To me a Black IPA evokes resistance, stubborn pride, and the inky dark of space. So for me it fits very well with "Fragile Insides" by Jason Kimble, a story about the audacity of living while Skewed, forgotten and downtrodden but still capable, still vibrant, still alive with hope. The story's main character is Heady, a woman with a Deficiency that means she grew too tall too fast and so her bones are brittle and break easily. And being that fragile in a world where you can't afford to avoid getting hurt is a deficiency indeed, one that keeps her apart from those around her who Heady finds either she cannot protect or who can't stand that they can't protect her. The characters move through this vividly drawn world and love and leave, and Heady finds herself unable to give up. Despite her bones, despite the risk, she doesn't break because of what happens to her, what happens to those around her. The story is, to me, about that toughness, about being overwhelmed and not giving in, about breaking down but that not meaning a person is broken. It's a delicate line to walk, which is fitting for this story, and is pulled off quite well, with Heady always on the brink of despair without giving in to it. Holding on to what she's good at and refusing to give up on people. There are few enough stories out there that deal with suicide and with the stress of living poor and alone well, but this tale demonstrates a deep empathy and a defiant energy. And all against an intricate and interesting science fiction backdrop that has depth and flare. The story is a Black IPA to me because it captures that taste of bitterness but the promise of never giving up, even in the face of enormous obstacles.
|Art by Javier Caparo|
With a taste of the sea and a sinking pull, Isabel Yap's "An Ocean the Color of Bruises" hits like an Oyster Stout for me, with a memory of sweetness but the crushing reality of broken shells and saltwater threatening to drown out the past. In it, a group of friends go on vacation following their graduation to a beach where, years before, a great many people were drowned. I'd hesitate to say that there's a focus on zombies in the tale. Instead the draw seems to be to the past, to the hopes of youth and the promise that school can sometimes be, the freedom and the seemingly endless possibilities before the weight of "real world" comes crashing in like a tidal wave, threatening to scatter everyone, to drown some. I love how the idea of school and hope are complicated, how the love shared by all the characters is drawn and how they all fear. Fear dissolution. Fear loneliness. Fear that they can never again recapture the magic that existed in the small window of time when they were all busy with school, when there wasn't quite the pressure to work, to support yourself, to have everything figured out. And the characters hold to each other because there is nothing else to hold to, because only together can they kick against the forces trying to pull them under, to trap them in the cold dark of the sea. They all help each other, despite the fear and uncertainty, because what they can rely on is the love they share. The experiences that have bound them. It's a powerful story of the dark pressing in and these friends being stalked by the mundane and the stress and pressure to fit in and find a place in the "real world" when they all want so much to find other ways to live. And to me it embodies an Oyster Stout, just slightly briny but with an almost nostalgic taste of sweetness and unbridled potential.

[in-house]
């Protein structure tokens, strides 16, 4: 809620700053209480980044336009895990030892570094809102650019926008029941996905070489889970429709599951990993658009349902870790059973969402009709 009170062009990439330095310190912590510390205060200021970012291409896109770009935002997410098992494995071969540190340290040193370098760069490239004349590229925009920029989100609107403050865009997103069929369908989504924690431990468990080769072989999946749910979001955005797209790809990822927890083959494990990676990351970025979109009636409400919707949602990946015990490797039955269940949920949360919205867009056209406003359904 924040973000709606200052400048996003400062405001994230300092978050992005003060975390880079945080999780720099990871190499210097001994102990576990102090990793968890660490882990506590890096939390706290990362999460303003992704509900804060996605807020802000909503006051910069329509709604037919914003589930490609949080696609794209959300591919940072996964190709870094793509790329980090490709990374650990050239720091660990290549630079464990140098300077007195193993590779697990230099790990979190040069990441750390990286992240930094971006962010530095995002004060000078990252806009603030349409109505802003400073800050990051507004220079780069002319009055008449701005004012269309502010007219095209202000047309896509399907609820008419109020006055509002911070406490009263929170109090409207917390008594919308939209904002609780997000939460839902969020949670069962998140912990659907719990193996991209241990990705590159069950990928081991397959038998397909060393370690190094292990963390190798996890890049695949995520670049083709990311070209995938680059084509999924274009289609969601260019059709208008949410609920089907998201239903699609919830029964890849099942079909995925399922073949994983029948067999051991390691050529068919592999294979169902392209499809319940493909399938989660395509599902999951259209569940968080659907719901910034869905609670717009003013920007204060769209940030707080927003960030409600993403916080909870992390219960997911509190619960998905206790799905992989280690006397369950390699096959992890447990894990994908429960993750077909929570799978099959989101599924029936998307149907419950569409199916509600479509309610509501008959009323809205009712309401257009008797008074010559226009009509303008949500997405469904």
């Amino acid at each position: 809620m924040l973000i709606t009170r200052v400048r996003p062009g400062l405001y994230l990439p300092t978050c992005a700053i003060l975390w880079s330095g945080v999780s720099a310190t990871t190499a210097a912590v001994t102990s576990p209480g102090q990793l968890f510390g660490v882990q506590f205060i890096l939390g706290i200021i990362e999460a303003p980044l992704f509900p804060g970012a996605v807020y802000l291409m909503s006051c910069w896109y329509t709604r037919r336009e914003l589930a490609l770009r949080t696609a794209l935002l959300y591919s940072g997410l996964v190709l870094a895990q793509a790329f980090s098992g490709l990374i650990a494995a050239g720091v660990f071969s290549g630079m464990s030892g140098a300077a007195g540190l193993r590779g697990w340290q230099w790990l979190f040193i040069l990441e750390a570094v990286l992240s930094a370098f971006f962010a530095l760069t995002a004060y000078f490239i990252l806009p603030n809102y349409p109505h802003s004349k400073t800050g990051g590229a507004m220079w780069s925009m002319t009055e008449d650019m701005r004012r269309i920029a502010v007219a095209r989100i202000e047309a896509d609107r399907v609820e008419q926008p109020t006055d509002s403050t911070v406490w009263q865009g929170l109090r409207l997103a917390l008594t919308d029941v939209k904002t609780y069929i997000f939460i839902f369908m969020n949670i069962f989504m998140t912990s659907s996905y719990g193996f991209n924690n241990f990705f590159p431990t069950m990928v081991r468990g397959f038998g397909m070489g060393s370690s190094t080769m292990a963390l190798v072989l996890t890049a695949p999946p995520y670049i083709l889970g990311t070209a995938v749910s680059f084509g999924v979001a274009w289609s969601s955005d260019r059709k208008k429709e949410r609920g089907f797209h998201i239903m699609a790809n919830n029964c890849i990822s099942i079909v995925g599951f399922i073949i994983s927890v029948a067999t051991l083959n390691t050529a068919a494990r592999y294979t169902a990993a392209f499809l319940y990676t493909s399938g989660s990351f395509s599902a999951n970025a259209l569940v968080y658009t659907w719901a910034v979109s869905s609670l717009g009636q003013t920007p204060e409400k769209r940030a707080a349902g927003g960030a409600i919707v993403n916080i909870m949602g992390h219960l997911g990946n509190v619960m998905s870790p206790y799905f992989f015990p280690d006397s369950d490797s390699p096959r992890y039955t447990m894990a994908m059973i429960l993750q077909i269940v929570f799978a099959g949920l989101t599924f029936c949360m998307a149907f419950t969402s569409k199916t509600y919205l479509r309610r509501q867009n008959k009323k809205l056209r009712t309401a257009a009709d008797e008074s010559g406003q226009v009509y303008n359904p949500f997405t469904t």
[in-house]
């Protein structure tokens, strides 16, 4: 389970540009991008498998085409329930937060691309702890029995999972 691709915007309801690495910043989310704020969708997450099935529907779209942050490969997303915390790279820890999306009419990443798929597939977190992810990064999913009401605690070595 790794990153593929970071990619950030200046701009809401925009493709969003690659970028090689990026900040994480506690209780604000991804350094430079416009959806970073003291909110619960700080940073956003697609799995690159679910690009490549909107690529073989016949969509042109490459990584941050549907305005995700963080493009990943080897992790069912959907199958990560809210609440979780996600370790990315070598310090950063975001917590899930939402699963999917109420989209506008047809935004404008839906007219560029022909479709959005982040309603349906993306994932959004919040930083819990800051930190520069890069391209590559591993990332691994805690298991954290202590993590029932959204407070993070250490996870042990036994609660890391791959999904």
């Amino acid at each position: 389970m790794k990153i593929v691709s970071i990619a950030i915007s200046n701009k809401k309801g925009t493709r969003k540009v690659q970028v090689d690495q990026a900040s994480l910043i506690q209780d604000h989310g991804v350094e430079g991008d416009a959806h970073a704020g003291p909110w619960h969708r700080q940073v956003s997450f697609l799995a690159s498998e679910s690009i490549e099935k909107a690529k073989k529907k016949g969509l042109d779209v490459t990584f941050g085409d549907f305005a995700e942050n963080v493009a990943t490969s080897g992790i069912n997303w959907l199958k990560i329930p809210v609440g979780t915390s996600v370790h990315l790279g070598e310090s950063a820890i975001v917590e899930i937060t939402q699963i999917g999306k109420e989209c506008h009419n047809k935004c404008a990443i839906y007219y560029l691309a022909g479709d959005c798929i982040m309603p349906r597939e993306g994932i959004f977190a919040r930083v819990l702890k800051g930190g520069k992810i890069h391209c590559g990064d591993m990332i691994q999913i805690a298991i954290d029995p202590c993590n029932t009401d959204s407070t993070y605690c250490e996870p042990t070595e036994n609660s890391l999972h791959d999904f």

"Rooting" by Isha Karki (Mithila Review #5&6)
With a strong vein of revolution and hope, change and the smoke of ruin, "Rooting" by Isha Karki tastes to me like a Rye Ale, featuring a world laid low and a new order risen that seems eerily similar to the one that came before. It's a story of replication to me, showing that as humanity replicates itself to create servants and workers for its labor it also replicates systems of inequality and injustice. The story follows a group of replicated humans who are denied a true place in society despite the fact that Reps mostly rule over Saps, or "regular" humans. The difference between the main characters of the story and the Reps, though, is where they were produced. The main characters were from earlier but because of the color of their skin and where they came from they are considered inferior to the Reps, who keep them around to maintain the divide, to maintain the oppression. And yet most of the history leading to all of this has been lost or covered up, and so the main characters, the main group, has traveled to their birthplace in order to recover some of it. In order to learn what has happened. In order to find their roots. And from there to plant the seeds of something new, to help it to take root so that the injustices of the past don't have to be replicated. So that they can write their own future, just as they are able to write their bodies. It's a moving piece and a startling vision of a future where humanity has changed but still struggles to shake free of the destructive patterns that keep us all apart. And like a Rye Ale there is a brash feeling to it, a smokiness and hints of earth and metal that brings to mind the breaking of chains, the toppling of empires.
|Art by Dario Bijelac|